The AI-driven retrosynthesis planner Chematica can now not only analyse data and learn from existing reaction patterns but also identify new synthetic routes that may be counterintuitive, even to expert chemists. A new feature has made it possible to unlock a large number of previously unreported strategic reaction sequences – known as tactical combinations – which are particularly useful for the synthesis of complex molecules. The software was tested by preparing a small natural product.
When planning the synthesis of a structurally challenging molecule, it can actually be a good idea to choose a combination of reactions that first creates an even larger molecule and then trim it to create a less complex structure. ‘This uphill and apparently unproductive step sets the scene for an ensuing, extremely elegant simplification,’ says Bartosz Grzybowski of the Polish Academy of Sciences and Ulsan National Institute of Science and Technology, South Korea, one of the developers of Chematica. But such two-step tactical combinations are not that easy to find. ‘Spotting such sequences is very difficult because we, chemists, are not trained to envision steps that would “complexify” the structure,’ Grzybowski says. ’In organic chemistry courses, we are taught to simplify the target, and simplify more, until we reach something we can buy. Thinking uphill in structural complexity is just not very intuitive. No wonder that only some 500 such sequences have been catalogued so far.’ Now, the team has discovered many new tactical combinations.
Grzybowski and his team have spent 15 years encoding around 75,000 reaction rules into Chematica, so they decided to adapt the program to create two-step combinations and fish the ones out that met certain criteria, including an increase/decrease in complexity and the absence of one-step bypasses that would give the same results. It was also important that the first reaction in the sequence enables the second one, creating a real synthetic strategy. ‘It took quite a while to design the right algorithm and survey close to 1 billion sequences, but in many ways it was bound to work – and it did,’ Grzybowski says. ‘We show some 46,000 unprecedented sequences based on suitable reaction classes and close to 5 million based on specific reaction variants. This is arguably the first-ever example of how a machine identifies new chemical knowledge.’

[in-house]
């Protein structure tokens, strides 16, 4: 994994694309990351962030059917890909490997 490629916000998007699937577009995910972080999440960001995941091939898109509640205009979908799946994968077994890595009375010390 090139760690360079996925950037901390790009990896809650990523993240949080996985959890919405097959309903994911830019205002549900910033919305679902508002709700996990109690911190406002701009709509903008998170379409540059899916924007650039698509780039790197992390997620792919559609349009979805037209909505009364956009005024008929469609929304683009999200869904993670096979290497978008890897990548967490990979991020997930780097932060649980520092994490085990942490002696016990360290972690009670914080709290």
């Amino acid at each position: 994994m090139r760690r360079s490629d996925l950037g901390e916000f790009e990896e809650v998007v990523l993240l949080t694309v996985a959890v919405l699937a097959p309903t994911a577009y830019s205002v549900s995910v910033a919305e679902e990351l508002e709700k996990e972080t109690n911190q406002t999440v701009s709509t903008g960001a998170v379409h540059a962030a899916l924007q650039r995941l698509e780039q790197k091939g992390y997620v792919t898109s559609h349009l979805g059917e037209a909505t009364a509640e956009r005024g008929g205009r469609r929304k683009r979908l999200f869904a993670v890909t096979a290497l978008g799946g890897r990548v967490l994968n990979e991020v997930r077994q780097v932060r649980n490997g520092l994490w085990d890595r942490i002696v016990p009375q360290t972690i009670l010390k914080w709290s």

To make the newly discovered tactical combinations available to other scientists, the team created the Strategist web app, where users can query suitable sequences within seconds. ‘Of course, all this knowledge is also in Chematica,’ says Grzybowski. ‘The program now really thinks and can produce synthetic plans to really difficult targets.’ He and his colleagues used the upgraded software to plan the synthesis of the platelet aggregation inhibitor imperanene and were able to shorten the synthetic route from eight steps to just three and two protections by choosing a tactical combination that included an addition and a reduction reaction. ‘We actually show – by cooking – how one of the newly discovered sequences shortens the synthesis of the small natural product by about a half,’ Grzybowski says.
Richmond Sarpong of the University of California, Berkeley, US, who was not involved in the study, believes that Chematica’s upgrade will help scientists identify routes that are not immediately obvious from a retrosynthetic perspective. ‘These tactical combinations should aid and inspire human designers as to how to best construct a compound by considering disconnections that may lead back to structurally more complex compounds. In the end, these non-intuitive disconnections may provide a more efficient overall synthesis,’ he says. ‘The ability to more easily recognise more tactical combinations will be a significant addition to how synthetic organic chemistry is practised. This work is a positive start as to how to do this with computers.’
Grzybowski admits that chemists could have discovered some of the new strategic combinations too. ‘But they didn’t,’ he says. ‘Besides, they would have never discovered 5 million of them. In terms of scope and speed of discovery, the machine is unbeatable.’
E P Gajewska et al, Chem, 2020, DOI: 10.1016/j.chempr.2019.11.016